Last updated: 18.06.2019
About the EU settlement scheme
In advance of the UK’s exit from the EU on the 'Exit Day', the UK government has committed to protect the rights of EU citizens and their family members currently living in the UK. This includes the right to live here, to study, work and access public services such as healthcare. To retain these rights beyond 31 December 2020, EU citizens and their family members must apply for UK immigration status under the EU Settlement Scheme. Further detail on the Settlement Scheme can be found on GOV.UK.
This means if you intend to remain in the UK after 31 December 2020, or, if you are undecided but want to keep your options open, then you will have between now and 31 December 2020 (or June 2021 if the UK leaves the UK with a deal) to make this application.
When does the scheme fully open?
The scheme fully opened at 7am on 30 March 2019.
From 7am on 9 April 2019, applications can be made from outside of the UK.
The application is free of charge.
What is the application process?
To apply to the EU Settlement Scheme you will need to complete an online application:
- Verify your identity - If you have a valid biometric passport or biometric residence card (issued by the Home Office), then you must use the 'EU Exit: ID Document Check' app to verify identity. This is currently only available to download on Android devices (but the Home Office is currently working with Apple and it is likely that iPhone users will have access to a similar app by the end of 2019) - an easy way to check if your device can use this app, is if your device has the technology to make contactless payments. If you cannot do not have a biometric passport or a BRP card, for example, you only have an EEA ID card, a 'permanent residence' or 'residence document' in your passport, these would be accepted as proof of identity and nationality, however, you will not be able to use the app. Instead, you will need to use an online application form.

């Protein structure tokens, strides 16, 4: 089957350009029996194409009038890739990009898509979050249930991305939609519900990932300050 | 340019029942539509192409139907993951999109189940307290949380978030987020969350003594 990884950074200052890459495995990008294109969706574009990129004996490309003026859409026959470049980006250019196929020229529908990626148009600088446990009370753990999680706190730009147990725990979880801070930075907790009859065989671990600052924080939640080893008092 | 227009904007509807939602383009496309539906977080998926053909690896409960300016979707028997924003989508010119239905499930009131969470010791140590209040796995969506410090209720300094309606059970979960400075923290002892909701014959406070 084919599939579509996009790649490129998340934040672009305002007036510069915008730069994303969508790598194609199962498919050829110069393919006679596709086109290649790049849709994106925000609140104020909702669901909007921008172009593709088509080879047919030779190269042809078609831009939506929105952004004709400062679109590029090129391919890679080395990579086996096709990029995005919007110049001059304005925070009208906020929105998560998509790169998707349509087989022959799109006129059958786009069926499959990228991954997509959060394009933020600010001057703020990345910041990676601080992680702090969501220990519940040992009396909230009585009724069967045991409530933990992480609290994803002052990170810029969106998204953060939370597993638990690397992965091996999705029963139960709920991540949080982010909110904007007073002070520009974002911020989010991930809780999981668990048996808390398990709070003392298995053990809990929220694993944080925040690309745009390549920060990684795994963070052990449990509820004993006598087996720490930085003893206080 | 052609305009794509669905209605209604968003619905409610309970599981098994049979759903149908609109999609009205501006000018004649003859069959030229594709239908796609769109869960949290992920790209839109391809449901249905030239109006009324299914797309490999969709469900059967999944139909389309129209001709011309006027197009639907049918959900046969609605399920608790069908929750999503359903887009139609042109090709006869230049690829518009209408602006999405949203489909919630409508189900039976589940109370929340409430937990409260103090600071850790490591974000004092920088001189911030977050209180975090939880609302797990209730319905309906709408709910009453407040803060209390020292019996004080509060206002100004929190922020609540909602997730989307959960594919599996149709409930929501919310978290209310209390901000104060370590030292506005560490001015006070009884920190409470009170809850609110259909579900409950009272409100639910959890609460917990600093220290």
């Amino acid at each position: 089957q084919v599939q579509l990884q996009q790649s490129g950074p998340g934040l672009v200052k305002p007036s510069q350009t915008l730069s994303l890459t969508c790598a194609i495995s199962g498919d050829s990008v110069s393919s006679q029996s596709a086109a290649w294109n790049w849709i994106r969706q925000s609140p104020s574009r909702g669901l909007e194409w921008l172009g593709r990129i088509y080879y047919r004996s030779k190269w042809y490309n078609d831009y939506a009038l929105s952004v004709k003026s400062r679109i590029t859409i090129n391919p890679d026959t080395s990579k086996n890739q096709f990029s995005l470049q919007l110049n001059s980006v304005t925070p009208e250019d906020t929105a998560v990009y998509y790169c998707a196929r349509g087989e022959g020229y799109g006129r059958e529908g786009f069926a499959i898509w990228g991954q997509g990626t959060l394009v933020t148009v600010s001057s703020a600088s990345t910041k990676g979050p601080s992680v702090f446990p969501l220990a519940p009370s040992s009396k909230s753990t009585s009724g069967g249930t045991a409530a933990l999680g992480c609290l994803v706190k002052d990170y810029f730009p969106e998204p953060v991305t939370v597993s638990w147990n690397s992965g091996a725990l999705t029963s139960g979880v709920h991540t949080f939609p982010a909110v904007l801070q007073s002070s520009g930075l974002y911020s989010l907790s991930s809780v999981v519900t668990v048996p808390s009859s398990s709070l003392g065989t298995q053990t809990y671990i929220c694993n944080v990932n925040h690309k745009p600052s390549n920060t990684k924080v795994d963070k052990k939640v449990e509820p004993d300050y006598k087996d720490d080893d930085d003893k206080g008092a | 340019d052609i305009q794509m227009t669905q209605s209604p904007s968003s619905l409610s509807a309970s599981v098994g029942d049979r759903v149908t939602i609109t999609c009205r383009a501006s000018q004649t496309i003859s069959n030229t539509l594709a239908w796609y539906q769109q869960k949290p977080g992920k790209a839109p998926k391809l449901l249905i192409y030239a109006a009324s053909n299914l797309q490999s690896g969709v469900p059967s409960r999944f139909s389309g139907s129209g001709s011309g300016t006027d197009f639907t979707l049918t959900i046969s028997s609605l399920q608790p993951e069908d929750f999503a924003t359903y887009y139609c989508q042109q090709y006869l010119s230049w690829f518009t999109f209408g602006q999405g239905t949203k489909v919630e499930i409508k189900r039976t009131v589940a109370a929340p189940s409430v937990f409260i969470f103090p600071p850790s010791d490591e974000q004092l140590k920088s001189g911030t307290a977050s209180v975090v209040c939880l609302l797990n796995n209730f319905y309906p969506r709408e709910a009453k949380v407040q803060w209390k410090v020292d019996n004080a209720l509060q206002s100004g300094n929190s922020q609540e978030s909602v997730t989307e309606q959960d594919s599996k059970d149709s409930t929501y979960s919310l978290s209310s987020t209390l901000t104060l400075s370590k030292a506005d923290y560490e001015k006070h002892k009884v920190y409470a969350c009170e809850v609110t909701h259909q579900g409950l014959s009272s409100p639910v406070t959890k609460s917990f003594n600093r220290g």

- Criminality check - You will need to complete the criminality check by declaring any criminal convictions. Only serious or persistent criminality will affect your application. This should not affect the vast majority of EU citizens and their family members.
- Verify your residence in the UK - You will need to provide evidence of your residence in the UK. There are number of ways you can do this, for example providing your National Insurance number (if you have one), or a student status letter confirming the dates of enrolment, attendance and completion (if applicable). If your residence in the UK started before starting your course at Warwick then you can find information on the other types of evidence you can use on GOV.UK (more detailed guidance can be found in Annex A of the Modernised Guidance). Alternatively, if you have a valid permanent residence document or valid indefinite leave to remain, you will just need to provide proof of that status.
Currently enrolled students may request a 'Student Status Letter' from Senate House Student Reception as proof of address - please specify that you require this letter as 'proof of residence' in order to apply for the 'EU Settlement Scheme' so that you are issued the correct letter.
Do I need Comprehensive Sickness Insurance (CSI)?
Until the UK leaves the European Union, it is a requirement that EU/EEA students and their family members have CSI (unless they are also considered as a 'worker'). You should, where possible, obtain a EHIC card before you leave your home country.
However, the UK government has also announced that, for those becoming a UK resident prior to the Exit Date, when you apply under the 'EU Settlement Scheme', you are not required to show evidence of comprehensive sickness insurance because the UK has decided, as a matter of domestic policy, that the main requirement for eligibility will be continuous residence in the UK. We would advise that you read more on the webpage of UKCISA regarding EEA Students and CSI.
What's the deadline to make an application under the 'EU Settlement Scheme'?